Layered Architectures and Domain

Table of Contents
General Layered Architecture
Sample Application
Domain-Driven Design (DDD) Building Blocks
Spring Layered Architecture
Inversion of Control
General Layered Architecture
• Layer
– a discrete, orthogonal area of concern within an
• Top layer (front end, presentation)
– UI – end user interaction
– Web – navigation logic
• Middle layer
– Service – coarse-grained system functionality (use
cases), transaction (unit of work) , stateless
– Domain – entities, value objects, business logic – the
true implementation of the use cases
• Bottom layer (back end, infrastructure)
– Persistence – store & retrieve instances of the object
– Integration – communication between systems
Sample Application – Pet Store (see
jpetstore example)
• Use Cases
– Fill shopping
– Sign in
– Register
– Register order (checkout);
– Process order
• Business Rules
– Large orders must be approved
DDD Building Blocks
• Entity, Value Object, Aggregate
• Repository, Service
• Refine Associations, Validation
• An object defined primarily by its identity is
called an ENTITY.
• When an object is distinguished by its identity,
rather than its attributes,
– Keep the class definition simple and focused on life
cycle continuity (status) and identity (id).
– Be alert to requirements that call for matching objects
by attributes (finders).
– The model must define what it means to be the same
thing (equality).
Value Object
• An object that represents a descriptive aspect of
the domain with no conceptual identity is called a
• When you care only about the attributes of an
element of the model, classify it as a VALUE
– Treat the VALUE OBJECT as immutable. (it cannot be
changed except by full replacement)
– Don't give it any identity and avoid the design
complexities necessary to maintain ENTITIES.
Store - Entities and Value Objects
• Consistency of changes in a model with complex associations
• Invariants that apply to closely related groups of objects, not just discrete
• Locking schemes cause multiple users to interfere with each other and
make a system unusable.
• Cluster the ENTITIES and VALUE OBJECTS into AGGREGATES and define
boundaries around each.
• Choose one ENTITY to be the root of each AGGREGATE, and control all
access to the objects inside the boundary through the root.
• Allow external objects to hold references to the root only.
• Transient references to internal members can be passed out for use
within a single operation only.
Store - Aggregates
Store - Validation
• Define object validation
as part of the domain
• Use the Strategy design
pattern to be able to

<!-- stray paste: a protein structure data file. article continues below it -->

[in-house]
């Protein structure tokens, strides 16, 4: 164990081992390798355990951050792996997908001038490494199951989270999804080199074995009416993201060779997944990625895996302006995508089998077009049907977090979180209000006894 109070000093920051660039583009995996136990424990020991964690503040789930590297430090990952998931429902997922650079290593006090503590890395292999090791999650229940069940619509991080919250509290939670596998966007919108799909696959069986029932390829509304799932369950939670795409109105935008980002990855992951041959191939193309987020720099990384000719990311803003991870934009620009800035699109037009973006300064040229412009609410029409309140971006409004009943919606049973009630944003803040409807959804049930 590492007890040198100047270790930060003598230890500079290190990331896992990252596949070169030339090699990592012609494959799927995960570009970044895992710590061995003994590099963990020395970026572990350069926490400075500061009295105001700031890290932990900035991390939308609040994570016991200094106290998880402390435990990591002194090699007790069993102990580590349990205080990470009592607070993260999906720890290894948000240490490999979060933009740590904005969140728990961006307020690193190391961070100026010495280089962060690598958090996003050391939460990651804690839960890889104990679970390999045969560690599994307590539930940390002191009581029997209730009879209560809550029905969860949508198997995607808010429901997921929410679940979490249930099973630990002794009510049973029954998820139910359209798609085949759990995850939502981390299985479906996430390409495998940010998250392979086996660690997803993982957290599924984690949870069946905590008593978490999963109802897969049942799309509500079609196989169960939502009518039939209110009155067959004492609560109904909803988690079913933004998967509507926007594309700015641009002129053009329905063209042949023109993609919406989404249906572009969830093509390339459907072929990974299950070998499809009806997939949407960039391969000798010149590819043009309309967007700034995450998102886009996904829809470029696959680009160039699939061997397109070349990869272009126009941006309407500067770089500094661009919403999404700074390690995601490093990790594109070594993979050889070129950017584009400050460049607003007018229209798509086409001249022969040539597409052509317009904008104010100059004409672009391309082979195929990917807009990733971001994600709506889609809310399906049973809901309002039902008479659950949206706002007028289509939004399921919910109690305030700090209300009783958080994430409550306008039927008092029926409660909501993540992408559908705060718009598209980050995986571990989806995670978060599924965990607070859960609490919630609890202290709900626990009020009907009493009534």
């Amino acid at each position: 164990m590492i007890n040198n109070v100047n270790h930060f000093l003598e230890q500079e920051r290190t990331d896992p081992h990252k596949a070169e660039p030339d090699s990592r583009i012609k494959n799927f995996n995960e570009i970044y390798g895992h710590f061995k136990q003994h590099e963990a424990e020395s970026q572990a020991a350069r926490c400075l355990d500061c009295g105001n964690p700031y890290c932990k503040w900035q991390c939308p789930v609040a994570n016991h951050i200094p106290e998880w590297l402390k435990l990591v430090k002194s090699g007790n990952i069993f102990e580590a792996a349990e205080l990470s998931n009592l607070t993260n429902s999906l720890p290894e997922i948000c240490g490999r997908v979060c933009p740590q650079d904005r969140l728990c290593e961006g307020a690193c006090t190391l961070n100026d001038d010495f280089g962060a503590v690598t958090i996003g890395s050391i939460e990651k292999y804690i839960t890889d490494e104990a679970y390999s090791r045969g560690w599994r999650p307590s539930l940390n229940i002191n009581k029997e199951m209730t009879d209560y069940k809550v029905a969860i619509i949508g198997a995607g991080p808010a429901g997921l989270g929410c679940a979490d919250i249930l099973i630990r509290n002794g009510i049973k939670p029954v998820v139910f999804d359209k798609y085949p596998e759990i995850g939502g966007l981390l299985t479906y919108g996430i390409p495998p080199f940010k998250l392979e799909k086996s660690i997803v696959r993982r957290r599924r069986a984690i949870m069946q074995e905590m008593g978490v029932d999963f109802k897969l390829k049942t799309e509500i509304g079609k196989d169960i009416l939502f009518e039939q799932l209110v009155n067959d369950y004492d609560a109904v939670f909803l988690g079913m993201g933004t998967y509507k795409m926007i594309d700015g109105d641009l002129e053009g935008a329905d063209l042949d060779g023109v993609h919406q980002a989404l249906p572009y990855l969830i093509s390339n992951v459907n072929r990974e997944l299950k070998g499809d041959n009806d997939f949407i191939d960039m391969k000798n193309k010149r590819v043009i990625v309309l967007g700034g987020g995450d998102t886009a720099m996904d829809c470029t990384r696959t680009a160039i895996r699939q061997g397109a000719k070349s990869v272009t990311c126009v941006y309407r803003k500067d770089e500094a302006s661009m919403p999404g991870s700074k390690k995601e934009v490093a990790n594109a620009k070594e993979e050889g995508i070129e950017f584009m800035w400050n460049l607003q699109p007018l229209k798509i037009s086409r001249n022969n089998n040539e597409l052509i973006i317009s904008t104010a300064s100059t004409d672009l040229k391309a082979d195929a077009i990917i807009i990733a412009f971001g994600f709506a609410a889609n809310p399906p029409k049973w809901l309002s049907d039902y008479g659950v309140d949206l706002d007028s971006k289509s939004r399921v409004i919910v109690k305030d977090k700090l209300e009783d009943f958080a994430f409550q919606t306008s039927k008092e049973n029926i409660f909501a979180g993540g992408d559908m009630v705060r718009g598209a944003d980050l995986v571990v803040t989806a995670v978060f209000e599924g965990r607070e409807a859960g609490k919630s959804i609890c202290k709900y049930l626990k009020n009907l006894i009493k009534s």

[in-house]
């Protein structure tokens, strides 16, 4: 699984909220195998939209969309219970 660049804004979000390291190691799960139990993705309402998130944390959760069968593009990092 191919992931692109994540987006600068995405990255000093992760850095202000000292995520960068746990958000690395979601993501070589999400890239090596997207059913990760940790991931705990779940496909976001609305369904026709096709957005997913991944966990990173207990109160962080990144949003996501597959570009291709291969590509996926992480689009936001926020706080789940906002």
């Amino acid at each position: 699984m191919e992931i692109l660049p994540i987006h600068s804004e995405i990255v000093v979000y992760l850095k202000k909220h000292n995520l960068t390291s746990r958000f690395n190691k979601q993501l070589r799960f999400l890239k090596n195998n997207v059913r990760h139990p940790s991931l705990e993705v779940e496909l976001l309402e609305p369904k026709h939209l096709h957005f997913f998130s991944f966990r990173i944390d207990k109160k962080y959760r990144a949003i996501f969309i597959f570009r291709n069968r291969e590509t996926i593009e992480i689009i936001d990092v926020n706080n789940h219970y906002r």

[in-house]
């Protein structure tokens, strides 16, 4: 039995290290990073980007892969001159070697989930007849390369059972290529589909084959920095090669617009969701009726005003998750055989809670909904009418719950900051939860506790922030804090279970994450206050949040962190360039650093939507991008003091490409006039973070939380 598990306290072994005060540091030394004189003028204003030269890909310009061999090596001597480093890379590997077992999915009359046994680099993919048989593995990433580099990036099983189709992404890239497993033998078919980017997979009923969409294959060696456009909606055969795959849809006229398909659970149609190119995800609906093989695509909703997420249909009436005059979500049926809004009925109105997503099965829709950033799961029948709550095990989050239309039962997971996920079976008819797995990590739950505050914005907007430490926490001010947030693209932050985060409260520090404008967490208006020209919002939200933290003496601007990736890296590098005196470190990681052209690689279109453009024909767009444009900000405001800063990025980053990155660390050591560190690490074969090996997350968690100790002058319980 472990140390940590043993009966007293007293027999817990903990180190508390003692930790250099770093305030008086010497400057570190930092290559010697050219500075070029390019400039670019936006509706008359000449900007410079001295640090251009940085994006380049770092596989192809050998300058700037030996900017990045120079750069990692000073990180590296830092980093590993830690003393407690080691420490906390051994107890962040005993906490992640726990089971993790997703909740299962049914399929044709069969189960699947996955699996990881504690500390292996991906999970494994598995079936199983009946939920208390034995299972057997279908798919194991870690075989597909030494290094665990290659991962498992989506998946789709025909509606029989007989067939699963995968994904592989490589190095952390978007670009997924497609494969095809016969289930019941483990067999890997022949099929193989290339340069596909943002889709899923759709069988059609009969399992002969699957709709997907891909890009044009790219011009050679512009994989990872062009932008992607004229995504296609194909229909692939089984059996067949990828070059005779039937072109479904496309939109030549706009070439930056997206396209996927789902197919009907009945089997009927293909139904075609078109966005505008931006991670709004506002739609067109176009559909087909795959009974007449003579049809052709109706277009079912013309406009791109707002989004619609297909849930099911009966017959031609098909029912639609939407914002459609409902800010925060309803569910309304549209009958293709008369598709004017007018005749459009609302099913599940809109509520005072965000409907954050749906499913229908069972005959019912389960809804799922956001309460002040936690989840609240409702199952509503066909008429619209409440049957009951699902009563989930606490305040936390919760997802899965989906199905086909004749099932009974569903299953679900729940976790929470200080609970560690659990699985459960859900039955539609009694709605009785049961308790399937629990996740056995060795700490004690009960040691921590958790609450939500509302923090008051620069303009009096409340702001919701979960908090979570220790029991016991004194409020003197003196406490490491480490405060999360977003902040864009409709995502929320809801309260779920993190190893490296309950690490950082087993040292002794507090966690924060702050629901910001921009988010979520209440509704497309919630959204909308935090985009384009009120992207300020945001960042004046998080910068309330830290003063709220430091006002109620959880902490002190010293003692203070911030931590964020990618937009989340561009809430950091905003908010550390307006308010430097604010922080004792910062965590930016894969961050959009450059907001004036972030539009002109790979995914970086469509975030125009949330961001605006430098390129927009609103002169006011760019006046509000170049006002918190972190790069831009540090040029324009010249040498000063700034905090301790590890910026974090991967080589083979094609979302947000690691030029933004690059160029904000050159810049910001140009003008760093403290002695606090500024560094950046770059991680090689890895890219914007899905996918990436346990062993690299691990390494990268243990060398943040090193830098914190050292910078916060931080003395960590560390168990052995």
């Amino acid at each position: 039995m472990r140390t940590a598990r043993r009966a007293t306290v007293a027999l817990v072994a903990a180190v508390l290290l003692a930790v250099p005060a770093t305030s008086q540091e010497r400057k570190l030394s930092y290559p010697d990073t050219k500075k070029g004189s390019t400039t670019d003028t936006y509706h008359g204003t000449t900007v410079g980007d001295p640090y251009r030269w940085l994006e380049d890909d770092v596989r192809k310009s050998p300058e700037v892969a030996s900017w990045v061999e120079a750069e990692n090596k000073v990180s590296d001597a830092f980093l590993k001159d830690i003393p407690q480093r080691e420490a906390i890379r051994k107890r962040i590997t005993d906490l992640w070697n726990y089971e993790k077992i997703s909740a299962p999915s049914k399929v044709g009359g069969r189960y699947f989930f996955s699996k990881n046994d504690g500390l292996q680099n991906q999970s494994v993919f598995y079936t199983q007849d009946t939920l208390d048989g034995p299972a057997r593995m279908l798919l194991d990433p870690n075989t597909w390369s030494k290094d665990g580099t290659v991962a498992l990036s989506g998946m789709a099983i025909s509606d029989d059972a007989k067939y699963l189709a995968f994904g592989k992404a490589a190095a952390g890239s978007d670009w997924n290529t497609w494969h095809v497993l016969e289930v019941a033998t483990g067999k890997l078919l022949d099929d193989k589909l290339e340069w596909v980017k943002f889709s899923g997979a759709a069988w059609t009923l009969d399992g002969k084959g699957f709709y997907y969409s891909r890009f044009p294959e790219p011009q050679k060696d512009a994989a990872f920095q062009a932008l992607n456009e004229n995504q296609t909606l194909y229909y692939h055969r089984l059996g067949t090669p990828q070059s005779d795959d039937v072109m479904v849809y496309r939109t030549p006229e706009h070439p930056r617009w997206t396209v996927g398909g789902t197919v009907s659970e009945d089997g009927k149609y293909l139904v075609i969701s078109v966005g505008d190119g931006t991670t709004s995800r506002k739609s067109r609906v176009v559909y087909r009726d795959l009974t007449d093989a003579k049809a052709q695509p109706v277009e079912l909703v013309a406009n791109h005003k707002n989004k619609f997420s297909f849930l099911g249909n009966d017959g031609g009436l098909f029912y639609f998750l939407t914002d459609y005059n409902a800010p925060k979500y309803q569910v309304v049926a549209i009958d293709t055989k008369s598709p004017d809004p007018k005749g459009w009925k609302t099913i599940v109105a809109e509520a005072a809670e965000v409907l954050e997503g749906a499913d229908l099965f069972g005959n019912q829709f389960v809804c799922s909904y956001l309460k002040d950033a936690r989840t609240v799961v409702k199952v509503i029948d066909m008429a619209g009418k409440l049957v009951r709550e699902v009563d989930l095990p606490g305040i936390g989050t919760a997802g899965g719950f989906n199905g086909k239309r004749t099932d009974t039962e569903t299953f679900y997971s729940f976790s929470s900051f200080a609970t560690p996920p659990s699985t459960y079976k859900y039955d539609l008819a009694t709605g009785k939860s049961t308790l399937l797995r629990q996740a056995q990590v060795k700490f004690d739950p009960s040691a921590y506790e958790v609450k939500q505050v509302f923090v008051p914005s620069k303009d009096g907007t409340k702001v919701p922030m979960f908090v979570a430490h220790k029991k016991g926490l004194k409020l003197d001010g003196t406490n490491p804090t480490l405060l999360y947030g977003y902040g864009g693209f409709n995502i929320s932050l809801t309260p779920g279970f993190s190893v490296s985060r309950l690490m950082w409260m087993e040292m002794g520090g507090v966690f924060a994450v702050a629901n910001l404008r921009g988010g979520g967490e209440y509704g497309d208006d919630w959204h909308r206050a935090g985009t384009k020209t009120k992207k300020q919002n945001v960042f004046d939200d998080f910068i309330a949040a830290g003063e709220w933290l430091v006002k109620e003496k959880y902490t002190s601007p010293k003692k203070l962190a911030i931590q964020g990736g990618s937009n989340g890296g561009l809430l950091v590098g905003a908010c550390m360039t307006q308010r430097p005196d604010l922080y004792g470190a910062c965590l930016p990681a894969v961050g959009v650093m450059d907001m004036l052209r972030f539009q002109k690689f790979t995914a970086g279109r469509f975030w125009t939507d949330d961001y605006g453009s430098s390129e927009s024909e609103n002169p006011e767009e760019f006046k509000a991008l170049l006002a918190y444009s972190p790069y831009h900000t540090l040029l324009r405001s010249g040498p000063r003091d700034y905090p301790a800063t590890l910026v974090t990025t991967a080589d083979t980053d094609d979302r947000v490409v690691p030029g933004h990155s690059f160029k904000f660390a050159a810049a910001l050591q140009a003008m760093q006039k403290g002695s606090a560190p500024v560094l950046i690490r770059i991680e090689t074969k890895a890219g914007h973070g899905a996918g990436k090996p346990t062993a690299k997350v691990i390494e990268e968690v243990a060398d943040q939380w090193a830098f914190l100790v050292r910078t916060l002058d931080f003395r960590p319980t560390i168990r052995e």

change the validation
algorithms without
changing the model
• Validation algorithms
are defined for each
aggregate root
• A REPOSITORY represents all objects of a certain type as a
conceptual set (usually emulated).
• For each type of object that needs global access, create a
– Provide methods to add and remove objects, which will
encapsulate the actual insertion or removal of data in the data
– Provide methods that select objects based on some criteria and
return fully instantiated objects or collections of objects whose
attribute values meet the criteria, thereby encapsulating the
actual storage and query technology.
• Provide REPOSITORIES only for AGGREGATE roots that
actually need direct access.
Store - Repositories
• A SERVICE is an operation offered as an interface that stands alone
in the model, without encapsulating state, as ENTITIES and VALUE
• SERVICES are a common pattern in technical frameworks, but they
can also apply in the domain layer.
• A good SERVICE has three characteristics.
– The operation relates to a domain concept that is not a natural part of
– The interface is defined in terms of other elements of the domain
– The operation is stateless.
• When a significant process or transformation in the domain is not a
natural responsibility of an ENTITY or VALUE OBJECT, add an
operation to the model as a standalone interface declared as a
Store – Product Catalog Service
Presentation Layer:
• Get categories
• Get products by
• Get items by product
• Other CRUD
operations, e.g.
remove category
which also includes
removing products
and items
• etc
Store – Ordering Service
Presentation Layer:
• Get user by username
• Create order
• Approve order
• Reject order
• Process order
• Get open orders
• Get orders by
• Get orders for
• Enforce business rules
DDD Layered Architecture
Inversion of Control (IoC)
Suppose we have a component that uses another component that
implements a given interface. How the component could obtain a plugin
Dependency Lookup. Use
a factory bean to lookup
for the collaborator, such as:
I i = factoryBean.getBean(“i”);
This code
is usually put in C.
This design follows
the dependency
inversion principle.
Collaborator object
IoC (cont.)
Dependency Injection. Use
an assembler object that injects
(populates) a field in the
dependent object.
Based on a config,
finds an appropriate
creates a collaborator, and
injects that object in
the dependent object.
IoC (cont.)
Constructor Injection. The Assembler
uses the constructor to inject or set
the implementation.
Assembler proceeds
as follows:
I i = new IImpl();
C c = new C(i);
IoC (cont.)
Setter Injection. The Assembler
uses a setter method to inject or set
the implementation.
Assembler proceeds
as follows:
I i = new IImpl();
C c = new C();
IoC (cont.)
<?xml version="1.0" encoding="UTF-8"?>
<beans xmlns=“...">
<bean id=“cBean"
<property name=“i"
ref=“iBean" />
<bean id=“iBean"
public class C {
private I i;
public void setI(I i) {
this.i = i;
public void fun() {i.f();}
FileSystemXmlApplicationContext factory =
new FileSystemXmlApplicationContext("classpath:conf/spring-config.xml");
C c = (C) factory.getBean(“cBean");;